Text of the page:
110

Can anyone give me a succinct definition of the role of ModelState in Asp.net MVC (or a link to one). In particular I need to know in what situations it is necessary or desirable to call ModelState.Clear().

Bit open ended huh... sorry, I think it might help if tell you what I'm acutally doing:

I have an Action of Edit on a Controller called "Page". When I first see the form to change the Page's details everything loads up fine (binding to a "MyCmsPage" object). Then I click a button that generates a value for one of the MyCmsPage object's fields (MyCmsPage.SeoTitle). It generates fine and updates the object and I then return the action result with the newly modified page object and expect the relevant textbox (rendered using <%= Html.TextBox("seoTitle", page.SeoTitle)%>) to be updated ... but alas it displays the value from the old model that was loaded.

I've worked around it by using ModelState.Clear() but I need to know why / how it has worked so I'm not just doing it blindly.

PageController:

[AcceptVerbs("POST")]
public ActionResult Edit(MyCmsPage page, string submitButton)
{
    // add the seoTitle to the current page object
    page.GenerateSeoTitle();

    // why must I do this?
    ModelState.Clear();

    // return the modified page object
     return View(page);
 }

Aspx:

<%@ Page Language="C#" MasterPageFile="~/Views/Shared/Site.Master" Inherits="System.Web.Mvc.ViewPage<MyCmsPage>" %>
....
        <div class="c">
            <label for="seoTitle">
                Seo Title</label>
            <%= Html.TextBox("seoTitle", page.SeoTitle)%>
            <input type="submit" value="Generate Seo Title" name="submitButton" />
        </div>
  • Noob AspMVC, if it wanna cache old data, then what's the point in giving model to user again :@ i had same issue, thanks a lot bro – deadManN Sep 1 '15 at 5:58
132

I think is a bug in MVC. I struggled with this issue for hours today.

Given this:

public ViewResult SomeAction(SomeModel model) 
{
    model.SomeString = "some value";
    return View(model); 
}

The view renders with the original model, ignoring the changes. So I thought, maybe it does not like me using the same model, so I tried like this:

public ViewResult SomeAction(SomeModel model) 
{
    var newModel = new SomeModel { SomeString = "some value" };
    return View(newModel); 
}

And still the view renders with the original model. What's odd is, when I put a breakpoint in the view and examine the model, it has the changed value. But the response stream has the old values.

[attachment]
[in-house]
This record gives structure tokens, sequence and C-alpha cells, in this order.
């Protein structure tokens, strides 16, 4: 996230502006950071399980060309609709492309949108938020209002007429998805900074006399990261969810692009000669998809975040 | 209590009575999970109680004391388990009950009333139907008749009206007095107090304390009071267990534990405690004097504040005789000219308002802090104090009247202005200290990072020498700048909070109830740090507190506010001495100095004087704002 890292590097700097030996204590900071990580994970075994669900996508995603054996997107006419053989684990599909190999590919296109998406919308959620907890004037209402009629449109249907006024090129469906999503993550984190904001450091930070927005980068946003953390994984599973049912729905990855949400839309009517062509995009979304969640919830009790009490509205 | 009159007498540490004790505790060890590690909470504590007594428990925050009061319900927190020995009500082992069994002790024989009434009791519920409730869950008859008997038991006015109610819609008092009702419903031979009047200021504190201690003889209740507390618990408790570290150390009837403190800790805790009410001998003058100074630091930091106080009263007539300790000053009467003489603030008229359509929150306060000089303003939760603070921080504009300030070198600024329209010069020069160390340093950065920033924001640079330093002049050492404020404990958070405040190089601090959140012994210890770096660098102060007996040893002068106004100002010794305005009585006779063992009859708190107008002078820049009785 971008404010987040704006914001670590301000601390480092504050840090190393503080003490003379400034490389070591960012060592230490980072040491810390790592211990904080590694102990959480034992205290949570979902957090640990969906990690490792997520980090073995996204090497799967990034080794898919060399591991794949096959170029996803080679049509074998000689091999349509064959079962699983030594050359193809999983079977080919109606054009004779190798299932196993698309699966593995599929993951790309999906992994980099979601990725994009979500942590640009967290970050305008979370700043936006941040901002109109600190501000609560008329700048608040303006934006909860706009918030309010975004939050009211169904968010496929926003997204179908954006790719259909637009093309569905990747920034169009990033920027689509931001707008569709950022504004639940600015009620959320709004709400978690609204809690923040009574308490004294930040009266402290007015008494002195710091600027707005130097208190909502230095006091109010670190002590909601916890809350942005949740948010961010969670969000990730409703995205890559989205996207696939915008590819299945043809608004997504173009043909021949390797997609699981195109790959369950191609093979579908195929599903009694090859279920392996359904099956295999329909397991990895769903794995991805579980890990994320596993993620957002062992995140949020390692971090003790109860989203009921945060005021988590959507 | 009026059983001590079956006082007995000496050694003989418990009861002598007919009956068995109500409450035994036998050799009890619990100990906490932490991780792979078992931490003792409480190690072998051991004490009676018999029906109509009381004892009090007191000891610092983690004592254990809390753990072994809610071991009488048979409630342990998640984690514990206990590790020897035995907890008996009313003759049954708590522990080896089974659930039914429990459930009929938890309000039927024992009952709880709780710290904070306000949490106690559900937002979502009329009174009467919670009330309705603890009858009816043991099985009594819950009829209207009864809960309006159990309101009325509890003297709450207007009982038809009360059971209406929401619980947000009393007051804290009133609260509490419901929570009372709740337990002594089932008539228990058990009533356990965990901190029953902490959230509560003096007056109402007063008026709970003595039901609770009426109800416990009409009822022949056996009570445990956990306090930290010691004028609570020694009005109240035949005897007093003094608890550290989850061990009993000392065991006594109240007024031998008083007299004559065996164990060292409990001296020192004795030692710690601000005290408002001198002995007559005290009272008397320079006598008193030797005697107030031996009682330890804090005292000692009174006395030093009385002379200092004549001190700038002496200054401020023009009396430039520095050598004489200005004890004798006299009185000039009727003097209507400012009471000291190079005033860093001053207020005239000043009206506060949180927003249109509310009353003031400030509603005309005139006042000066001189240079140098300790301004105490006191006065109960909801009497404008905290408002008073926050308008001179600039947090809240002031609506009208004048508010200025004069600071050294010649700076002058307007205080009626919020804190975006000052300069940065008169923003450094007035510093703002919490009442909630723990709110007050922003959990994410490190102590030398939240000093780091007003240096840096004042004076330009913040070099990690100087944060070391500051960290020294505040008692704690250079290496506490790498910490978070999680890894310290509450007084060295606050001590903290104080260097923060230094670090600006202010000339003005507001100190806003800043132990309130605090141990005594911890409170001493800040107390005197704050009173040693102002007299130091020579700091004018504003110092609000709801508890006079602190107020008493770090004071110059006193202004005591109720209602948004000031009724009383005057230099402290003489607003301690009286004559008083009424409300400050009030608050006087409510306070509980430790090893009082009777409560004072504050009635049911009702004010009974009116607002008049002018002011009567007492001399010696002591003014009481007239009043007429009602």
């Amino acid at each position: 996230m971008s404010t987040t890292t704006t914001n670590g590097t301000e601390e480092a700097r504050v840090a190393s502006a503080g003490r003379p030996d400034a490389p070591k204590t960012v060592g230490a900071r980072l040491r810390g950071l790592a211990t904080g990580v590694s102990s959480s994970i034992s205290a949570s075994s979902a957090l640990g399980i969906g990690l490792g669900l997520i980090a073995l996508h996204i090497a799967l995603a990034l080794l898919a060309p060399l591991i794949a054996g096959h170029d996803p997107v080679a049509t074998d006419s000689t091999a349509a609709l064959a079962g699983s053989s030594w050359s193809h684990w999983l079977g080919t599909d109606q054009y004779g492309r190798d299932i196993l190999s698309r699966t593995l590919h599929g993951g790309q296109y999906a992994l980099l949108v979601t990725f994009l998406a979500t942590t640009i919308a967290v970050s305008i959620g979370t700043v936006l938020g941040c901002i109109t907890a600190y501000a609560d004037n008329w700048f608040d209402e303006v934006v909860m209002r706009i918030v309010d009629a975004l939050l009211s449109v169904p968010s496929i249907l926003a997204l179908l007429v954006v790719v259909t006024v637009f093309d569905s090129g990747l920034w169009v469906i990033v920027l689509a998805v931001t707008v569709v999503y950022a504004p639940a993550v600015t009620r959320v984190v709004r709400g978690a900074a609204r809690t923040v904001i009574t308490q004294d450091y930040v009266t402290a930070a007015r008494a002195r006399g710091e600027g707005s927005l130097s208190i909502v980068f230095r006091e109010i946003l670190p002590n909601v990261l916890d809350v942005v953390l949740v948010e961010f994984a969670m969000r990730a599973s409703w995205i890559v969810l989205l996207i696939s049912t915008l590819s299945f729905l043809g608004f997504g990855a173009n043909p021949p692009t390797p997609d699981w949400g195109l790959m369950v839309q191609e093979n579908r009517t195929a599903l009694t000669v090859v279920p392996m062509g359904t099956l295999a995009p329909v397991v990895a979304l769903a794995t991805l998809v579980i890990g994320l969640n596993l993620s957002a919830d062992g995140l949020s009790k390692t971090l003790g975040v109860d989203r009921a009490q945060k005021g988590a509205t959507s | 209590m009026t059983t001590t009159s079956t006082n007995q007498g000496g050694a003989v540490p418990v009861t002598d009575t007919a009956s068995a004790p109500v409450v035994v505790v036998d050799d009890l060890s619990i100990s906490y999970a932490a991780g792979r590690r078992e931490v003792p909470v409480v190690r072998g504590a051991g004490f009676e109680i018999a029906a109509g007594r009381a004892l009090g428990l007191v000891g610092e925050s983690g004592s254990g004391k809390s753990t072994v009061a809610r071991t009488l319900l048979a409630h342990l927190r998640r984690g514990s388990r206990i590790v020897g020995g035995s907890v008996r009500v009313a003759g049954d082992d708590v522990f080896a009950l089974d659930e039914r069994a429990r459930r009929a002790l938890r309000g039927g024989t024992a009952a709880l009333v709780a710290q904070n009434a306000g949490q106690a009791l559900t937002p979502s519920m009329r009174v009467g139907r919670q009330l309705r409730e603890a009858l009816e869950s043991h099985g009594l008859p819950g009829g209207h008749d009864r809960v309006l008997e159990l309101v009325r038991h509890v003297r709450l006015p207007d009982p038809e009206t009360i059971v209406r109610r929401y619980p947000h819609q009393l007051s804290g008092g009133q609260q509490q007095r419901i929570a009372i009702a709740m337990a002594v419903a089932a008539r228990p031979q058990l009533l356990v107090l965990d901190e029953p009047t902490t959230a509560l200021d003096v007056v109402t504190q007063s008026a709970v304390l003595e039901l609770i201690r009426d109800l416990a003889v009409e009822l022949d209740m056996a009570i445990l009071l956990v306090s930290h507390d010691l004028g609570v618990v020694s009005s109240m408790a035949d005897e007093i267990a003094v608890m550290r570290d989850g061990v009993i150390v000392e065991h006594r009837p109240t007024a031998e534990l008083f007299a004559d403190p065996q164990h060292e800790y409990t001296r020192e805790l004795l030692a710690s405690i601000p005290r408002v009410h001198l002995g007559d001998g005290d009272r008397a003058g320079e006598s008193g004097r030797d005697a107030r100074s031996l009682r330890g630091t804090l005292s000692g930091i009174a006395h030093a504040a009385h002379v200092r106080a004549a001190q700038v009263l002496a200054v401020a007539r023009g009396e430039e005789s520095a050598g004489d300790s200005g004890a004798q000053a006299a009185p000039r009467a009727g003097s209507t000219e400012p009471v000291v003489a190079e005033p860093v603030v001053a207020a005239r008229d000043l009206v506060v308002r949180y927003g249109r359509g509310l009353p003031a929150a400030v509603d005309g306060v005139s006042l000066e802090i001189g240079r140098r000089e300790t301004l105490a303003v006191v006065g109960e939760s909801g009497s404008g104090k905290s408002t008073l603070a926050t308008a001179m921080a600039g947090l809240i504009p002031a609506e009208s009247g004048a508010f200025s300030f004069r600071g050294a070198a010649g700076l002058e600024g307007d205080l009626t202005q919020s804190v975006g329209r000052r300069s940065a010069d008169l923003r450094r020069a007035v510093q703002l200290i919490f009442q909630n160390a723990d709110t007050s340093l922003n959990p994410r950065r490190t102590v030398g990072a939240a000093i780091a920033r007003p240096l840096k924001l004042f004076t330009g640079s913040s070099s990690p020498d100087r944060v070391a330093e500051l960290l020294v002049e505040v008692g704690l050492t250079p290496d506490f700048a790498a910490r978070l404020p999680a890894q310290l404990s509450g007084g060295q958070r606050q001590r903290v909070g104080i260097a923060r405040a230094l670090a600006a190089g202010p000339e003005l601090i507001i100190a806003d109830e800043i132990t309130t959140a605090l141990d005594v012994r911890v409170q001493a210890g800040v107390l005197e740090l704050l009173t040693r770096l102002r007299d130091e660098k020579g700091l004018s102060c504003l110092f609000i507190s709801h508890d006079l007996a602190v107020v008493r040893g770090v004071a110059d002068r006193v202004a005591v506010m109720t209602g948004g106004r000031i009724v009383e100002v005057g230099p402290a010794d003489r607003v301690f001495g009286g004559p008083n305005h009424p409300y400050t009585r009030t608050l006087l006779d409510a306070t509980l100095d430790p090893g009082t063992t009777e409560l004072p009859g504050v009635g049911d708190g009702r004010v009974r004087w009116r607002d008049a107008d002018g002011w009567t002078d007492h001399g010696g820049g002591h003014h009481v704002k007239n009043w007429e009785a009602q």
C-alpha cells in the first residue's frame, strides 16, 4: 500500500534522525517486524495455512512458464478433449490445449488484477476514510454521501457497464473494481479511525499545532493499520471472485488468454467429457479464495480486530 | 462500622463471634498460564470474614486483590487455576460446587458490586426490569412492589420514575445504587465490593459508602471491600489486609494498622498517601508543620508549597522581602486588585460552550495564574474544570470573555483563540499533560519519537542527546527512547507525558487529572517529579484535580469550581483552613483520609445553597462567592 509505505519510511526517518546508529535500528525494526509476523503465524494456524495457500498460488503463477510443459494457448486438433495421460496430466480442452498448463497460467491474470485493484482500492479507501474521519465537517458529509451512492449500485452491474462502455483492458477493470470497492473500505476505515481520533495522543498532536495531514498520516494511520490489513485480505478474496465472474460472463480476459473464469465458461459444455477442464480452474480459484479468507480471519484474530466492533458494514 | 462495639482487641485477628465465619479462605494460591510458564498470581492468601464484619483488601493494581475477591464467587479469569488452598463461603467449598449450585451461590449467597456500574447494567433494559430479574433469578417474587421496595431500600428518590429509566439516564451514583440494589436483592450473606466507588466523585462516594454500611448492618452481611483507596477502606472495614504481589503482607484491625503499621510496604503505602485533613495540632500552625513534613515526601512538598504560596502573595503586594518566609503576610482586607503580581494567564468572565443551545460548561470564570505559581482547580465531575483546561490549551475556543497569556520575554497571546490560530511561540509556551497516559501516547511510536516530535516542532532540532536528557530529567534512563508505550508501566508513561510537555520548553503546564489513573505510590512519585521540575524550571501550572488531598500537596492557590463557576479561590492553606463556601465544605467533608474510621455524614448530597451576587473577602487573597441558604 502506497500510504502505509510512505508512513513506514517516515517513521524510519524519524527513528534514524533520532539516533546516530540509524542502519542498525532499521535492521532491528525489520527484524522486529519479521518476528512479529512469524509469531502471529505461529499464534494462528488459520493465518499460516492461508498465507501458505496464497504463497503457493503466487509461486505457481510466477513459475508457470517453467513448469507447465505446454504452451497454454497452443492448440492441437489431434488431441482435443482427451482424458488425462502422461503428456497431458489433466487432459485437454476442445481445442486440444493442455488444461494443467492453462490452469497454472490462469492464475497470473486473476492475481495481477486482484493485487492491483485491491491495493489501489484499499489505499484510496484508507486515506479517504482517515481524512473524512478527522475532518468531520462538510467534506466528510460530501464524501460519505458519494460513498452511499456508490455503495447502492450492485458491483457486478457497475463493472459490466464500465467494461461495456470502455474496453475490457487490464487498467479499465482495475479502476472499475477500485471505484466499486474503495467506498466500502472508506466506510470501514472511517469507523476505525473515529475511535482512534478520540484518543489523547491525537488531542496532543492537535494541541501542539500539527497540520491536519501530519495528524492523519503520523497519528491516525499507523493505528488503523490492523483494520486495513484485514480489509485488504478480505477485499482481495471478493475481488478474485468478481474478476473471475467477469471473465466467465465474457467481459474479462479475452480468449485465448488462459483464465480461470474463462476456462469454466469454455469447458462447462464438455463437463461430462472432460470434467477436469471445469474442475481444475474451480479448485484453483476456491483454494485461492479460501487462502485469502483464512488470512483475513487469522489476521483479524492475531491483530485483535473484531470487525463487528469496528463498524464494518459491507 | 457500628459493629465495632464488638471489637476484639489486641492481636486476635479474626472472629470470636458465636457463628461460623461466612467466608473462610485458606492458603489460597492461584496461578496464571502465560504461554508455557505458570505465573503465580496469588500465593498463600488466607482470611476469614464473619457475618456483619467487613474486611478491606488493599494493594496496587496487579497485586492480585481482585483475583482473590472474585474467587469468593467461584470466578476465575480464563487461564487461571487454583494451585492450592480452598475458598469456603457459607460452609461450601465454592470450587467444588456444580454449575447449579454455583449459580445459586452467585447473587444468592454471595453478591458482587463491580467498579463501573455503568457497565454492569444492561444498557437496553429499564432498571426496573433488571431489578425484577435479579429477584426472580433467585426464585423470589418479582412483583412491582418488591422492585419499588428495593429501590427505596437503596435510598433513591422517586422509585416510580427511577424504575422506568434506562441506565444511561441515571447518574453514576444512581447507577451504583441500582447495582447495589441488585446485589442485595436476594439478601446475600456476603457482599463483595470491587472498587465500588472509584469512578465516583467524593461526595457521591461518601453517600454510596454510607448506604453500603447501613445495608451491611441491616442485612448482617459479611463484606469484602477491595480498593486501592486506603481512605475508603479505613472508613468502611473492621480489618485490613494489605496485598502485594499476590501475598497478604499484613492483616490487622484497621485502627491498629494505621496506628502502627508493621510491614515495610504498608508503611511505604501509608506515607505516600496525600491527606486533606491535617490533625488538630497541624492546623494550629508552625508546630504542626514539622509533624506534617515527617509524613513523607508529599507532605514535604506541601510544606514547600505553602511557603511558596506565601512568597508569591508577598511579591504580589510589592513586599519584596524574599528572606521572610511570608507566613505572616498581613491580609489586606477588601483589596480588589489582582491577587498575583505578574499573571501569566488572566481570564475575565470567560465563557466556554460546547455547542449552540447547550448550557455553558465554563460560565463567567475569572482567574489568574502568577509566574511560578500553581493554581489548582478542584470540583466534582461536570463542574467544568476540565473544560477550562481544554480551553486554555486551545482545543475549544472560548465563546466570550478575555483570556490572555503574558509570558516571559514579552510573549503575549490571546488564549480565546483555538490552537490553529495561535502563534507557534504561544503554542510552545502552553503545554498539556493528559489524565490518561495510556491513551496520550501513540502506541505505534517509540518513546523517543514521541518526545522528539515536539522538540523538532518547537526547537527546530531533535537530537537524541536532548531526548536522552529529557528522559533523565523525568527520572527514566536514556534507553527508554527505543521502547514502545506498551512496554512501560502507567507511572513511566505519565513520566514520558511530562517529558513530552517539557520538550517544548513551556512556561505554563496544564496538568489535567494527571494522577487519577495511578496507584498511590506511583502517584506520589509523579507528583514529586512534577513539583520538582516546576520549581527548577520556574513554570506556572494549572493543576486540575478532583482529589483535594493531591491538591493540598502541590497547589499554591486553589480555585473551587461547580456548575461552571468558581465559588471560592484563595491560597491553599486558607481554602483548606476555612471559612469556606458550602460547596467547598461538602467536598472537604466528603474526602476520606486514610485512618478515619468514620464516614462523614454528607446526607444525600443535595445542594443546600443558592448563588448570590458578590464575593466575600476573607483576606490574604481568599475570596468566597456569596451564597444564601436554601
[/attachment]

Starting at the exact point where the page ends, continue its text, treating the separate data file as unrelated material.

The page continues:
Eventually I discovered the same work around that you did:

public ViewResult SomeAction(SomeModel model) 
{
    var newModel = new SomeModel { SomeString = "some value" };
    ModelState.Clear();
    return View(newModel); 
}

Works as expected.

I don't think this is a "feature," is it?

38

Update:

  • This is not a bug.
  • Please stop returning View() from a POST action. Use PRG instead and redirect to a GET if the action is a success.
  • If you are returning a View() from a POST action, do it for form validation, and do it the way MVC is designed using the built in helpers. If you do it this way then you shouldn't need to use .Clear()
  • If you're using this action to return ajax for a SPA, use a web api controller and forget about ModelState since you shouldn't be using it anyway.

Old answer:

ModelState in MVC is used primarily to describe the state of a model object largely with relation to whether that object is valid or not. This tutorial should explain a lot.

Generally you should not need to clear the ModelState as it is maintained by the MVC engine for you. Clearing it manually might cause undesired results when trying to adhere to MVC validation best practises.

It seems that you are trying to set a default value for the title. This should be done when the model object is instantiated (domain layer somewhere or in the object itself - parameterless ctor), on the get action such that it goes down to the page the 1st time or completely on the client (via ajax or something) so that it appears as if the user entered it and it comes back with the posted forms collection. Some how your approach of adding this value on the receiving of a forms collection (in the POST action // Edit) is causing this bizarre behaviour that might result in a .Clear() appearing to work for you. Trust me - you don't want to be using the clear. Try one of the other ideas.

  • Does help me to rethink my services layer a bit (groan but thx) but as with a lot of stuff on the net it leans heavily towards the viewpoint of using ModelState for validation. – Mr Grok Nov 21 '09 at 11:17
  • Added more information to the question to show why I'm particularly interested in ModelState.Clear() and the reason for my query – Mr Grok Nov 21 '09 at 11:41